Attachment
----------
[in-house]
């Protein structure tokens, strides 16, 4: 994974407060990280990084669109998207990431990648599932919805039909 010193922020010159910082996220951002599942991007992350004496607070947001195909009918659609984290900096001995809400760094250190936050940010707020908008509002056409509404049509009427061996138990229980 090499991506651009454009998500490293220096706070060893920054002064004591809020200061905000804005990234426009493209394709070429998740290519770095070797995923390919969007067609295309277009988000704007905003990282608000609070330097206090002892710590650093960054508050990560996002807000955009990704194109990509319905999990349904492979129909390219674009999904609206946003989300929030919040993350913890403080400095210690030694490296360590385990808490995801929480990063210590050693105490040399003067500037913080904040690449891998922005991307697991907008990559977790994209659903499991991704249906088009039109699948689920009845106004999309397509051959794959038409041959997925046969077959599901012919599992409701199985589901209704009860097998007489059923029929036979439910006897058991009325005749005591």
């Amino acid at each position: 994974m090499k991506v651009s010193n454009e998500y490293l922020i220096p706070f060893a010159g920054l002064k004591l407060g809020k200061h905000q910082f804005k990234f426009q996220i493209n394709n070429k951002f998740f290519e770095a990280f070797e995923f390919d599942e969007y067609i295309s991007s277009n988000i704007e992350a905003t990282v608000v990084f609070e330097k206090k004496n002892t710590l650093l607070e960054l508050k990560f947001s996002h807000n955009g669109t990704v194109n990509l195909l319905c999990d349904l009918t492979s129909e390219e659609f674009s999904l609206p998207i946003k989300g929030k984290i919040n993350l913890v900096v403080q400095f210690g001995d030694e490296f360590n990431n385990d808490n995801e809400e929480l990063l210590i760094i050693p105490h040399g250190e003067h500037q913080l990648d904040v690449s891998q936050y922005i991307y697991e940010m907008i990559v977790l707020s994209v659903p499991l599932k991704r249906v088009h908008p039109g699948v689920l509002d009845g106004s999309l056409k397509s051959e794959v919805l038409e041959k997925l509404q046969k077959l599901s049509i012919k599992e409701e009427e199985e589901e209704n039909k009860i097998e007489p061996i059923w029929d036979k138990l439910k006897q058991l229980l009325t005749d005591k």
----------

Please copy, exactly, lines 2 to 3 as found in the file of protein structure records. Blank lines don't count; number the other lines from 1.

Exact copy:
């Protein structure tokens, strides 16, 4: 994974407060990280990084669109998207990431990648599932919805039909 010193922020010159910082996220951002599942991007992350004496607070947001195909009918659609984290900096001995809400760094250190936050940010707020908008509002056409509404049509009427061996138990229980 090499991506651009454009998500490293220096706070060893920054002064004591809020200061905000804005990234426009493209394709070429998740290519770095070797995923390919969007067609295309277009988000704007905003990282608000609070330097206090002892710590650093960054508050990560996002807000955009990704194109990509319905999990349904492979129909390219674009999904609206946003989300929030919040993350913890403080400095210690030694490296360590385990808490995801929480990063210590050693105490040399003067500037913080904040690449891998922005991307697991907008990559977790994209659903499991991704249906088009039109699948689920009845106004999309397509051959794959038409041959997925046969077959599901012919599992409701199985589901209704009860097998007489059923029929036979439910006897058991009325005749005591």
């Amino acid at each position: 994974m090499k991506v651009s010193n454009e998500y490293l922020i220096p706070f060893a010159g920054l002064k004591l407060g809020k200061h905000q910082f804005k990234f426009q996220i493209n394709n070429k951002f998740f290519e770095a990280f070797e995923f390919d599942e969007y067609i295309s991007s277009n988000i704007e992350a905003t990282v608000v990084f609070e330097k206090k004496n002892t710590l650093l607070e960054l508050k990560f947001s996002h807000n955009g669109t990704v194109n990509l195909l319905c999990d349904l009918t492979s129909e390219e659609f674009s999904l609206p998207i946003k989300g929030k984290i919040n993350l913890v900096v403080q400095f210690g001995d030694e490296f360590n990431n385990d808490n995801e809400e929480l990063l210590i760094i050693p105490h040399g250190e003067h500037q913080l990648d904040v690449s891998q936050y922005i991307y697991e940010m907008i990559v977790l707020s994209v659903p499991l599932k991704r249906v088009h908008p039109g699948v689920l509002d009845g106004s999309l056409k397509s051959e794959v919805l038409e041959k997925l509404q046969k077959l599901s049509i012919k599992e409701e009427e199985e589901e209704n039909k009860i097998e007489p061996i059923w029929d036979k138990l439910k006897q058991l229980l009325t005749d005591k």